The plan to launch China's first crude oil futures contract is facing more roadblocks as the Shanghai International Energy Exchange, or INE, comes under government review, a senior official close to the matter said Monday.
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"The target date to launch the contract will be delayed to the end of this year," the source said. The contract was expected to be launched in the second quarter of 2016 earlier.
The China Securities Regulatory Commission, which oversees future contracts in the country, was reviewing the ownership structure of the Shanghai Futures Exchange as well as its subsidiary INE, the source said.
INE was founded in late November 2013 as a subsidiary of SHFE to handle energy futures trading in Shanghai's free trade zone.
The crude oil futures contract, which will the first that overseas participants are allowed to trade in, will be launched on the INE platform.
Both CSRC and SHFE "are reluctant to see unexpected risks pass through to INE's parent company SHFE. Therefore, they are reviewing how to manage INE and its reporting line," the source explained.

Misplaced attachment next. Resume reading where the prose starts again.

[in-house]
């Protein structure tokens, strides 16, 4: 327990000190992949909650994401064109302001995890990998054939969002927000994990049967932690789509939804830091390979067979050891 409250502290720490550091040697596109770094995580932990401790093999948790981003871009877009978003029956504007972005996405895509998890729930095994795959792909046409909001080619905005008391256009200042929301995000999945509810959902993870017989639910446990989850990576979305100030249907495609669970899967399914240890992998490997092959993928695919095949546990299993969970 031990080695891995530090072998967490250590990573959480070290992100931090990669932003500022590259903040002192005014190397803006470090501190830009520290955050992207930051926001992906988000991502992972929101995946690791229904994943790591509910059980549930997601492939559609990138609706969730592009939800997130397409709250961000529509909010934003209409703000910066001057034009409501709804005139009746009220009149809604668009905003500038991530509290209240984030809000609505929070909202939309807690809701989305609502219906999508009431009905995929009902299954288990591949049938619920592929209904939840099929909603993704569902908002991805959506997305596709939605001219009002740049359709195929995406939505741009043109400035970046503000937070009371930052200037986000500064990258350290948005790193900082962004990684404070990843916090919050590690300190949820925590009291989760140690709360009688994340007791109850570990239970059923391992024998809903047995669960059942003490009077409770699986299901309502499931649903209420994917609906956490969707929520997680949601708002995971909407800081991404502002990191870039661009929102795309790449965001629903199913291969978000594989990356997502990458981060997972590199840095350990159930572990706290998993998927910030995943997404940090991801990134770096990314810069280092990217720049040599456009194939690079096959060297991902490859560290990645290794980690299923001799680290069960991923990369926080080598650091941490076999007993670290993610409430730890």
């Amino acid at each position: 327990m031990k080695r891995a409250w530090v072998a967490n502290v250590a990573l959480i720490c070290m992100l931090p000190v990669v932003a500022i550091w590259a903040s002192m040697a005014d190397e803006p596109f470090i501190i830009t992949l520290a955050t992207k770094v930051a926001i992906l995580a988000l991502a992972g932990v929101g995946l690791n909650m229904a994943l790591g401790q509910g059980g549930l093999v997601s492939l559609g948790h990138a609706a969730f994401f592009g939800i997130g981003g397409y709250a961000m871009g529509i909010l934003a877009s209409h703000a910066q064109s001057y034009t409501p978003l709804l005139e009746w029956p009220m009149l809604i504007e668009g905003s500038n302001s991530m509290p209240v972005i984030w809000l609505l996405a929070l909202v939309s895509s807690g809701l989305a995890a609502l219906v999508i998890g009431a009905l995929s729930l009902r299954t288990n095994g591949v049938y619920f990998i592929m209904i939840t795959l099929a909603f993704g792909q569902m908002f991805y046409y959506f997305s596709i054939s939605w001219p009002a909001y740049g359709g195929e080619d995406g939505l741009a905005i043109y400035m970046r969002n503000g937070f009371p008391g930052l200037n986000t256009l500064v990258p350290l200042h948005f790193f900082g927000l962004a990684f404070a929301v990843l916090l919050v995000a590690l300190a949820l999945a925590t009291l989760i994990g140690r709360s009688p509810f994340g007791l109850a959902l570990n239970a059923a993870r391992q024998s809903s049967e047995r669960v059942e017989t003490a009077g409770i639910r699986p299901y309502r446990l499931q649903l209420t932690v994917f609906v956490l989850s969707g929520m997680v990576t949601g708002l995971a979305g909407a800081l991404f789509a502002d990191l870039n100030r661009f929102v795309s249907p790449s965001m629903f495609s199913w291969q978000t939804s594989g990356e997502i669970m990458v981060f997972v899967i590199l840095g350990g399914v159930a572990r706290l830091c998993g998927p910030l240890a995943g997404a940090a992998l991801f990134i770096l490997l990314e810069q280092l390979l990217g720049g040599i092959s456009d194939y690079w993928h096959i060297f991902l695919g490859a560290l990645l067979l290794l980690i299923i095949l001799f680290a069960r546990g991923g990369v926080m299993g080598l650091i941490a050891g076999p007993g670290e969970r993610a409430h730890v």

NO UPDATE ON THE CONTRACT REVIEW
The review procedure for futures contracts was tightened since the second half of last year after the stock market plunge in June. China wants all regulations in place before the crude contract is launched. The CSRC was focusing on the risks of limited storage availability and heavy dependence on crudes from the Middle East.
Driven by strong demand to build stocks amid low oil prices, China's crude storage tanks are almost full, including those INE plans to allocate to store crude traded under the new futures contract.
"No solution for the storage availability yet," the official said.
A source from INE said that there was no update on any change in the deliverable crudes. Based on the existing draft contract, the INE plans to allow physical delivery of seven grades of crude oil: Basrah Light, Dubai, Masila, Oman, Qatar Marine, Shengli and Upper Zakum.
Except for Shengli, which is a domestic grade, all the other crudes are from the Middle East.
Meanwhile, Chu Juehai resigned from INE as CEO recently, according to sources.
His replacement will be appointed by the CSRC, the sources added.
The current INE Chairman, Yang Maijun, was earlier the chairman of SHFE.
He was moved to INE in March 2015 following allegations of overspending on the company's annual party.
The CSRC also got a new chairman in late February when Liu Shiyu replaced Xiao Gang.